Even though there were no reported fatalities in Belgium, the storm had an emotional impact in the central town of Zottegem, where a scenic 150-year-old poplar tree was snapped at its roots, before falling and being pulverized on a country road.

The tree had been granted protected status by the Flemish regional government and locals now plan to have a special remembrance service on Friday.

“The tree meant so much to everyone," Stefan Fostier, the driving force behind the initiative, told The Associated Press. “It will be a moment to honor the tree."

___

Pylas contributed from London. Raf Casert in Brussels, Elaine Ganley in Paris, Jovana Gec in Belgrade, Jan M. Olsen in Copenhagen, Denmark, Vanessa Gera in Warsaw, Poland and Karel Janicek in Prague contributed to this report.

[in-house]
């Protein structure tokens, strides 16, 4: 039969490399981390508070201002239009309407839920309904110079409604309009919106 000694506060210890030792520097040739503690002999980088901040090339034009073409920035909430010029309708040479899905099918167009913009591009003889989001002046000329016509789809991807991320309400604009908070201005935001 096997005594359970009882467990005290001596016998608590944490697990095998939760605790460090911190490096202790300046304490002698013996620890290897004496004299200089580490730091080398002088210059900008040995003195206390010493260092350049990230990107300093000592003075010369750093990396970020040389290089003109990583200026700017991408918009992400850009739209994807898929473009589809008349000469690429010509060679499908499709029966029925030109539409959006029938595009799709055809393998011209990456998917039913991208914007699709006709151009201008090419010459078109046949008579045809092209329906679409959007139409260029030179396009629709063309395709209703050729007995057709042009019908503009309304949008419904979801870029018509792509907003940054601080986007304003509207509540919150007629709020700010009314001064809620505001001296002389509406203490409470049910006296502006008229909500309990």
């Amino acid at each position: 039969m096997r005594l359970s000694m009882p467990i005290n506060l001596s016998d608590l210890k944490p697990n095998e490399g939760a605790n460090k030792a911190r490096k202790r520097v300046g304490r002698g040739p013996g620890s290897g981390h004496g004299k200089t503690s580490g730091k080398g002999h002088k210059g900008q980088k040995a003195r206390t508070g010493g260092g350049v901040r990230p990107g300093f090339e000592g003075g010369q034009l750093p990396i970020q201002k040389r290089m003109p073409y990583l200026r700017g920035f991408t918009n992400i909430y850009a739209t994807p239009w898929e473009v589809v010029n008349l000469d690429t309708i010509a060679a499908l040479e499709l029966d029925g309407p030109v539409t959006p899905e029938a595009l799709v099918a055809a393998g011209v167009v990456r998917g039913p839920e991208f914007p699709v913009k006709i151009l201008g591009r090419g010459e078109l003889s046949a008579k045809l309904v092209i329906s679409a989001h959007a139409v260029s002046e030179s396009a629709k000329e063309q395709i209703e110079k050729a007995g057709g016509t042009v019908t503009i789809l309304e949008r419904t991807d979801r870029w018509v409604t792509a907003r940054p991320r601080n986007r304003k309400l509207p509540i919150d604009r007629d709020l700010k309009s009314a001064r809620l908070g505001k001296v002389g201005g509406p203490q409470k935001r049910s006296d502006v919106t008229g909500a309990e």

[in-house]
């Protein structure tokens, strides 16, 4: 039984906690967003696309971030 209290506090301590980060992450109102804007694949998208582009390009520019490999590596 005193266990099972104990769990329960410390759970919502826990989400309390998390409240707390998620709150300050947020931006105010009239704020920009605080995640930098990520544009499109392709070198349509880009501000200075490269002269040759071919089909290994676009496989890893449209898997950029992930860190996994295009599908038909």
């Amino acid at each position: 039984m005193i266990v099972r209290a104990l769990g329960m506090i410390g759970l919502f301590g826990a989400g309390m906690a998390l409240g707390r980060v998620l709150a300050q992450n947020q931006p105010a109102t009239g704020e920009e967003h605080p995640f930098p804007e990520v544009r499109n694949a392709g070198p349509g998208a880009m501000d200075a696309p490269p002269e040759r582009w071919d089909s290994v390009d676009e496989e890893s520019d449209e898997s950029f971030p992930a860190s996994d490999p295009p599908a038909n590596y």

Transit directions are rolling out to Apple Maps users in Europe .
Apple took its time getting transit directions onto its maps, and even once it did Apple Maps users in countries outside the US were left wanting. Now, it seems it's finally rolling out transit directions coverage across Europe. According to MacRumors, travelers in cities across France, Germany, Spain and potentially other countries are now able to use the function, which provides real-time information on public transport such as buses, trams and trains.As MacRumors notes, Apple has not yet updated its official list of locations covered by transit directions, likely because the feature is still being rolled out.

—   Share news in the SOC. Networks

Topical videos:

usr: 4
This is interesting!